Feeding the world’s population in a sustainable manner is a global challenge. Seafood and other aquatic products are often more sustainable than other animal-based foodstuffs. Kristineberg Marine Research and Innovation Centre is a part the of work to support the development and production of new, innovative marine foods.
Researchers at RISE are working to minimise the environmental impact of the aquatic food we eat and to identify smarter production methods, including by hosting the Marine Foods focus area for the Maritime Cluster of West Sweden.
“Compared to our Nordic neighbours, Sweden is relatively underdeveloped in this field,” says senior RISE researcher Friederike Ziegler. “We have adopted a more cautious approach, with restrictive regulations on permits for aquaculture, often for environmental reasons. However, there is now a clearly expressed growth strategy for aquaculture from the Swedish Board of Agriculture. This leaves the question of when rather than if investments will be made in aquaculture, and what form these will take.”
We need to link marin research to business
There is enormous potential for the development of sustainable marine industries in Sweden; however, in order to succeed, we will need to link marine research to business and innovation systems. A forum for marine research and innovation has therefore been created through the Kristineberg Marine Research and Innovation Centre, in which RISE is a partner together with institutions such as KTH, Chalmers, the University of Gothenburg, IVL Swedish Environmental Research Institute and Lysekil Municipality.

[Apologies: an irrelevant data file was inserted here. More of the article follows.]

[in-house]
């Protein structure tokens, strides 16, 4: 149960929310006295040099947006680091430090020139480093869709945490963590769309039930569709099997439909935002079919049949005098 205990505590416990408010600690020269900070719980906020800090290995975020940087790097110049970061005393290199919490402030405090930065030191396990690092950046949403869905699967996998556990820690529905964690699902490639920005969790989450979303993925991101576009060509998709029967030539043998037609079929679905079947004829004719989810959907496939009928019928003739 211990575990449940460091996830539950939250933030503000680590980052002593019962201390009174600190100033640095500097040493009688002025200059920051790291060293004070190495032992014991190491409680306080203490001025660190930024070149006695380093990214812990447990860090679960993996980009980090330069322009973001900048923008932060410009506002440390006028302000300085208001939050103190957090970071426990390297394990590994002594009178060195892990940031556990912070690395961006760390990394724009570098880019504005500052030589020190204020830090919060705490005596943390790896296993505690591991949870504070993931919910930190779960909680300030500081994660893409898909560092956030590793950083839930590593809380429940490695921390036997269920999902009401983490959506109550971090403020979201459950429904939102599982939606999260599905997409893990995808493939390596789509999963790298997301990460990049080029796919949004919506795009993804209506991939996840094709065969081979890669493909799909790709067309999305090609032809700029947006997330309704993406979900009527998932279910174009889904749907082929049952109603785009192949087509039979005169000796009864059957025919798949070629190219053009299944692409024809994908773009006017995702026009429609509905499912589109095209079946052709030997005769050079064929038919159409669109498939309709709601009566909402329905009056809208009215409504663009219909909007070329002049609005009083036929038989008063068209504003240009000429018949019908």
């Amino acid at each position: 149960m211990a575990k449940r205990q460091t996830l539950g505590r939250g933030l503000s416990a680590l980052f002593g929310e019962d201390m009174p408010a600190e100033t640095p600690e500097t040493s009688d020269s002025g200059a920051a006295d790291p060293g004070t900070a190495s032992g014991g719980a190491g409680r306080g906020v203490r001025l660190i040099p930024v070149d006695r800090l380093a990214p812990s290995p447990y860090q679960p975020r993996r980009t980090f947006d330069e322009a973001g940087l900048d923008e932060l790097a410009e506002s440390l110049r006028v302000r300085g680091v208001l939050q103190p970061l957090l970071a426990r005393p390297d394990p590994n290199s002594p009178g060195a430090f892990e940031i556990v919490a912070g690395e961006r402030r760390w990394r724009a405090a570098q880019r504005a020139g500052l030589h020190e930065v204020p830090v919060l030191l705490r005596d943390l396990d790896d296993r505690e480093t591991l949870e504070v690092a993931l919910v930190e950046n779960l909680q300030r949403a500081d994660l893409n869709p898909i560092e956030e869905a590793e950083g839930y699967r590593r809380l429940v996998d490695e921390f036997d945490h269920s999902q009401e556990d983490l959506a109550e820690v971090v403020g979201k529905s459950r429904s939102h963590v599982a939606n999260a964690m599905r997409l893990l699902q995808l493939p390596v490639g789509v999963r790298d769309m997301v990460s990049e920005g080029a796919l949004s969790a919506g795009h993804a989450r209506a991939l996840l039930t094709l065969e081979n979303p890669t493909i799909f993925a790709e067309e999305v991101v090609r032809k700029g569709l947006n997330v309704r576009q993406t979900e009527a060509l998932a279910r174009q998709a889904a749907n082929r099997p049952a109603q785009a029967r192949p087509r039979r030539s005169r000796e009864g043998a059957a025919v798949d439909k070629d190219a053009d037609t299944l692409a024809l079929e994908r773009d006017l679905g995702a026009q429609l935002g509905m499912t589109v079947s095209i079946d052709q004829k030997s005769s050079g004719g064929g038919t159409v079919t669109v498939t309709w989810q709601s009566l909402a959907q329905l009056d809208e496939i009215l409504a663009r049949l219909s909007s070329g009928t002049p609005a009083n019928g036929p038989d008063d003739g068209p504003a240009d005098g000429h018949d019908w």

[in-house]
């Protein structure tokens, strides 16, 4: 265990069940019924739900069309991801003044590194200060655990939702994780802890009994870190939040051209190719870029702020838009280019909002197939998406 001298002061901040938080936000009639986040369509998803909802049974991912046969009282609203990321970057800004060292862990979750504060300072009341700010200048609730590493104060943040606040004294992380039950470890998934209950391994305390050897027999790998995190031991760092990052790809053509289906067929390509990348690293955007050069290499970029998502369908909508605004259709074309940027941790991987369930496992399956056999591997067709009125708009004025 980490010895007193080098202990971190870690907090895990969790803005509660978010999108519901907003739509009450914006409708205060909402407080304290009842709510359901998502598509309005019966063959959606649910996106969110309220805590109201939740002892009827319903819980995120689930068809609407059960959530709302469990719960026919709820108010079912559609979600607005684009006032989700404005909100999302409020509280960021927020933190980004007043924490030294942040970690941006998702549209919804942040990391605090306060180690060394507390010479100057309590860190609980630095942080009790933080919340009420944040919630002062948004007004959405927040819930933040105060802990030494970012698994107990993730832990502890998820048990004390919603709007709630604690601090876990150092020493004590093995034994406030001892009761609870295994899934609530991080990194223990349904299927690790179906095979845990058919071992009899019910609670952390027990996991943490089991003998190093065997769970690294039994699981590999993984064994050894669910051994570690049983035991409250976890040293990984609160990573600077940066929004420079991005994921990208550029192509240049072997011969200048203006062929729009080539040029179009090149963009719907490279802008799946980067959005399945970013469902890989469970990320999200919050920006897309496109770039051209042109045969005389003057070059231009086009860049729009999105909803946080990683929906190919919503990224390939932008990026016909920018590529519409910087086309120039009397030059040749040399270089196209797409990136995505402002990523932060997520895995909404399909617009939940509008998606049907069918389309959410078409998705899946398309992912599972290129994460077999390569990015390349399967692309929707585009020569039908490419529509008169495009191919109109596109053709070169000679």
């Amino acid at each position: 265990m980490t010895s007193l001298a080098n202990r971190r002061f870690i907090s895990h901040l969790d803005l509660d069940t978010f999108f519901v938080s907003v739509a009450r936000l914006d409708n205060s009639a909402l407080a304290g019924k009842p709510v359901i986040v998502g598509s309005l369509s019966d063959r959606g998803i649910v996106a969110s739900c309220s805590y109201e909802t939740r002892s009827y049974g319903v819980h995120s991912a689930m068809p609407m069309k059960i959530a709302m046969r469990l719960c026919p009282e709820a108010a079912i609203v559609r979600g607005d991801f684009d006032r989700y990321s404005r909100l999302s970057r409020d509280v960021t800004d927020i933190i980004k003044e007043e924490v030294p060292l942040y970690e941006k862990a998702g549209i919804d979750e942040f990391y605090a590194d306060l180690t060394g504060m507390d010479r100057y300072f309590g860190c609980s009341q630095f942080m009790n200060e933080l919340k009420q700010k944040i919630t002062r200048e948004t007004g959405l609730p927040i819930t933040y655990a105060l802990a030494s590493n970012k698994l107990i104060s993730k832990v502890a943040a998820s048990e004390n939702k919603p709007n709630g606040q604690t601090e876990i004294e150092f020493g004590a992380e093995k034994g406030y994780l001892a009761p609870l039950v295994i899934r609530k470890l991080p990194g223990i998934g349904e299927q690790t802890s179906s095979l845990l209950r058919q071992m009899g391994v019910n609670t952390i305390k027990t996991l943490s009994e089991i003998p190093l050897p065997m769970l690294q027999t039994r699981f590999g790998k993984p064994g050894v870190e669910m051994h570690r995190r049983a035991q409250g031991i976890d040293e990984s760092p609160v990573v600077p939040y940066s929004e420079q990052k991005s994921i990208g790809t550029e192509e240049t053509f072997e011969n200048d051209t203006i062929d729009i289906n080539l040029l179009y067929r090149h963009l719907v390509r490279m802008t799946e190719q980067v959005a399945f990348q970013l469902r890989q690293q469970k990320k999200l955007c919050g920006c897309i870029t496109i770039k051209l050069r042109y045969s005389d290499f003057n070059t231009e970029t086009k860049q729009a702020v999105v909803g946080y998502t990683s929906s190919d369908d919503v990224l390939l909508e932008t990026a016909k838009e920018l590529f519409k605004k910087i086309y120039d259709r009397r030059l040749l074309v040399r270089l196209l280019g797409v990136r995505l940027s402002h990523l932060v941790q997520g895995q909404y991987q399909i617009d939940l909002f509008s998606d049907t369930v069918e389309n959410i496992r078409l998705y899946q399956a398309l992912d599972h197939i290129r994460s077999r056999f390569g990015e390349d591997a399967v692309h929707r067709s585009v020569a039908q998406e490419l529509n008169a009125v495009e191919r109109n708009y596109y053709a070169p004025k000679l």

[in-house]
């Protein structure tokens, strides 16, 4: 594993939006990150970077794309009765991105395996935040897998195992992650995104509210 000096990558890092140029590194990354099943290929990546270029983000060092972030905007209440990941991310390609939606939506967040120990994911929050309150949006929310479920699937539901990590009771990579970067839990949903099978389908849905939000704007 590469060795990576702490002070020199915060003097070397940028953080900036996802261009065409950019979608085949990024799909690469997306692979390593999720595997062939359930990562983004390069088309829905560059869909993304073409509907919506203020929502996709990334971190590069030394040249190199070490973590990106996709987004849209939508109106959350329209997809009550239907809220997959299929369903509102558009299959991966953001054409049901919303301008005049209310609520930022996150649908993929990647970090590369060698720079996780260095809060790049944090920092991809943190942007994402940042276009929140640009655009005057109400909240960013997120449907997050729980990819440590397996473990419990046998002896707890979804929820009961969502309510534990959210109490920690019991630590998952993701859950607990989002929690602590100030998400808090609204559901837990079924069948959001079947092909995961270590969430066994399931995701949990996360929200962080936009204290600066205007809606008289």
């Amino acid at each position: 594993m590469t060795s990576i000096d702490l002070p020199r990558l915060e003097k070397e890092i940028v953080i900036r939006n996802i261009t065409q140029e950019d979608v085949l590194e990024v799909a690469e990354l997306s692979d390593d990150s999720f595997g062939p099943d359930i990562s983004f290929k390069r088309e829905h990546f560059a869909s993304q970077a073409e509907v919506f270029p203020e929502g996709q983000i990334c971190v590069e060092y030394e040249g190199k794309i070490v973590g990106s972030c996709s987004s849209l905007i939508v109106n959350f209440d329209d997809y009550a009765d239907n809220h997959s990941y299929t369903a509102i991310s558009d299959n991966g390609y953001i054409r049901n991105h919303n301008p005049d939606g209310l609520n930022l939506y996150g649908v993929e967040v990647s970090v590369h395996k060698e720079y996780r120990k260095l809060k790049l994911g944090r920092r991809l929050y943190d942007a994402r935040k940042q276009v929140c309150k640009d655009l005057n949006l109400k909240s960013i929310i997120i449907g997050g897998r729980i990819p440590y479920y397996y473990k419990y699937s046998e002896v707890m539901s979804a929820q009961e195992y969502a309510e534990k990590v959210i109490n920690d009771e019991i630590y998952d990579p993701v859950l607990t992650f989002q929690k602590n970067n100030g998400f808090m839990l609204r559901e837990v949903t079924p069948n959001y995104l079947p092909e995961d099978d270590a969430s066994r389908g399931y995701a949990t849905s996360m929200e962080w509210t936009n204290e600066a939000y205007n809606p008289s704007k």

Kristineberg provides companies with help in, for example, testing various cultivation systems and upscaling innovations through test beds and demonstration facilities. One example of a planned test bed is Testsite Akvamarin, the aim of which is to support the development of innovative new marine foods by applying life cycle assessment methods to the cultivation of fish, shellfish and algae, as well emphasising the efficient utilisation of raw materials from both fisheries and aquaculture in their entirety.
“Bearing in mind that we currently import 75% of the aquatic food we consume and that we should be eating more seafood for both health and environmental reasons, there is great potential for the development of Swedish production of sustainable seafood,” says Thomas Angervall, director of sustainable food systems at RISE.